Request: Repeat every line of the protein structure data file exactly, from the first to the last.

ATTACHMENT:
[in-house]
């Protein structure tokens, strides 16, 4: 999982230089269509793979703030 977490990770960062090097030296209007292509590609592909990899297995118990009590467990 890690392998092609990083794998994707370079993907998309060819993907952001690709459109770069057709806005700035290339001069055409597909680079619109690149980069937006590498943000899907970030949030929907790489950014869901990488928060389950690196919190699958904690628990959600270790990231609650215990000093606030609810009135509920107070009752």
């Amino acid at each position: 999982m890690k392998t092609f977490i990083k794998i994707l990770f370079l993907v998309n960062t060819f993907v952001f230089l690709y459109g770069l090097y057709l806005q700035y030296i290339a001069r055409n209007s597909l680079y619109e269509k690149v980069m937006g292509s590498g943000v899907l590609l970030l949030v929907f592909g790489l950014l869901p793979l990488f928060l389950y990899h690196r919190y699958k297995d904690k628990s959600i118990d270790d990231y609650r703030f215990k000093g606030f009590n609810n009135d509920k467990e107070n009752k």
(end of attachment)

[in-house]
């Protein structure tokens, strides 16, 4: 999982230089269509793979703030 977490990770960062090097030296209007292509590609592909990899297995118990009590467990 890690392998092609990083794998994707370079993907998309060819993907952001690709459109770069057709806005700035290339001069055409597909680079619109690149980069937006590498943000899907970030949030929907790489950014869901990488928060389950690196919190699958904690628990959600270790990231609650215990000093606030609810009135509920107070009752």
């Amino acid at each position: 999982m890690k392998t092609f977490i990083k794998i994707l990770f370079l993907v998309n960062t060819f993907v952001f230089l690709y459109g770069l090097y057709l806005q700035y030296i290339a001069r055409n209007s597909l680079y619109e269509k690149v980069m937006g292509s590498g943000v899907l590609l970030l949030v929907f592909g790489l950014l869901p793979l990488f928060l389950y990899h690196r919190y699958k297995d904690k628990s959600i118990d270790d990231y609650r703030f215990k000093g606030f009590n609810n009135d509920k467990e107070n009752k």